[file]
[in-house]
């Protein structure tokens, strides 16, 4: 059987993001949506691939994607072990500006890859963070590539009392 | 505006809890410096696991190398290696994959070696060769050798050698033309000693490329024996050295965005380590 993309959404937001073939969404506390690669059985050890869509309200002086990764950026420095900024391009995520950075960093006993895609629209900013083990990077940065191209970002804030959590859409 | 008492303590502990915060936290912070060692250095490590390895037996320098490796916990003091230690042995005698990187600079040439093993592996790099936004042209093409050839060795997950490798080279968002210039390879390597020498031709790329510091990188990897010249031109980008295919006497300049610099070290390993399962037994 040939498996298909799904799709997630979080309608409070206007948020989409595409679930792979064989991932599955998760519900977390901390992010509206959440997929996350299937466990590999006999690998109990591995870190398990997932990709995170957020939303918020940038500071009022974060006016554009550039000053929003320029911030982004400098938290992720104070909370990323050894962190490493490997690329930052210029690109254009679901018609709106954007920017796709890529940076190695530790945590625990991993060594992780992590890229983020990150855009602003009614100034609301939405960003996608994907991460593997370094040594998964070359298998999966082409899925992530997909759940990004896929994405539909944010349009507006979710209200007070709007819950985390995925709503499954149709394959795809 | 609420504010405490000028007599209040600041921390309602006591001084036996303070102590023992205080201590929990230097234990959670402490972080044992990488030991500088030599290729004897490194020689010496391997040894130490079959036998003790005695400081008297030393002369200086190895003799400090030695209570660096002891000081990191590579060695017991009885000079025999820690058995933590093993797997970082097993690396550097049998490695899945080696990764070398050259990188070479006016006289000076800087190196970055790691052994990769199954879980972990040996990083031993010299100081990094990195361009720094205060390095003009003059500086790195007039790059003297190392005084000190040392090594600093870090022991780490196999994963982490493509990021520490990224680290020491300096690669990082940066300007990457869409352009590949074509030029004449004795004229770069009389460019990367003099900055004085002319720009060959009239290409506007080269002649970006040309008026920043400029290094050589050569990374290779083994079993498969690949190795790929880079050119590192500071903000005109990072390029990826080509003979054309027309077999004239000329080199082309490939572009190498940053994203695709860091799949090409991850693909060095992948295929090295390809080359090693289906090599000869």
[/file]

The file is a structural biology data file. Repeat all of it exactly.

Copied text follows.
[in-house]
């Protein structure tokens, strides 16, 4: 059987993001949506691939994607072990500006890859963070590539009392 | 505006809890410096696991190398290696994959070696060769050798050698033309000693490329024996050295965005380590 993309959404937001073939969404506390690669059985050890869509309200002086990764950026420095900024391009995520950075960093006993895609629209900013083990990077940065191209970002804030959590859409 | 008492303590502990915060936290912070060692250095490590390895037996320098490796916990003091230690042995005698990187600079040439093993592996790099936004042209093409050839060795997950490798080279968002210039390879390597020498031709790329510091990188990897010249031109980008295919006497300049610099070290390993399962037994 040939498996298909799904799709997630979080309608409070206007948020989409595409679930792979064989991932599955998760519900977390901390992010509206959440997929996350299937466990590999006999690998109990591995870190398990997932990709995170957020939303918020940038500071009022974060006016554009550039000053929003320029911030982004400098938290992720104070909370990323050894962190490493490997690329930052210029690109254009679901018609709106954007920017796709890529940076190695530790945590625990991993060594992780992590890229983020990150855009602003009614100034609301939405960003996608994907991460593997370094040594998964070359298998999966082409899925992530997909759940990004896929994405539909944010349009507006979710209200007070709007819950985390995925709503499954149709394959795809 | 609420504010405490000028007599209040600041921390309602006591001084036996303070102590023992205080201590929990230097234990959670402490972080044992990488030991500088030599290729004897490194020689010496391997040894130490079959036998003790005695400081008297030393002369200086190895003799400090030695209570660096002891000081990191590579060695017991009885000079025999820690058995933590093993797997970082097993690396550097049998490695899945080696990764070398050259990188070479006016006289000076800087190196970055790691052994990769199954879980972990040996990083031993010299100081990094990195361009720094205060390095003009003059500086790195007039790059003297190392005084000190040392090594600093870090022991780490196999994963982490493509990021520490990224680290020491300096690669990082940066300007990457869409352009590949074509030029004449004795004229770069009389460019990367003099900055004085002319720009060959009239290409506007080269002649970006040309008026920043400029290094050589050569990374290779083994079993498969690949190795790929880079050119590192500071903000005109990072390029990826080509003979054309027309077999004239000329080199082309490939572009190498940053994203695709860091799949090409991850693909060095992948295929090295390809080359090693289906090599000869």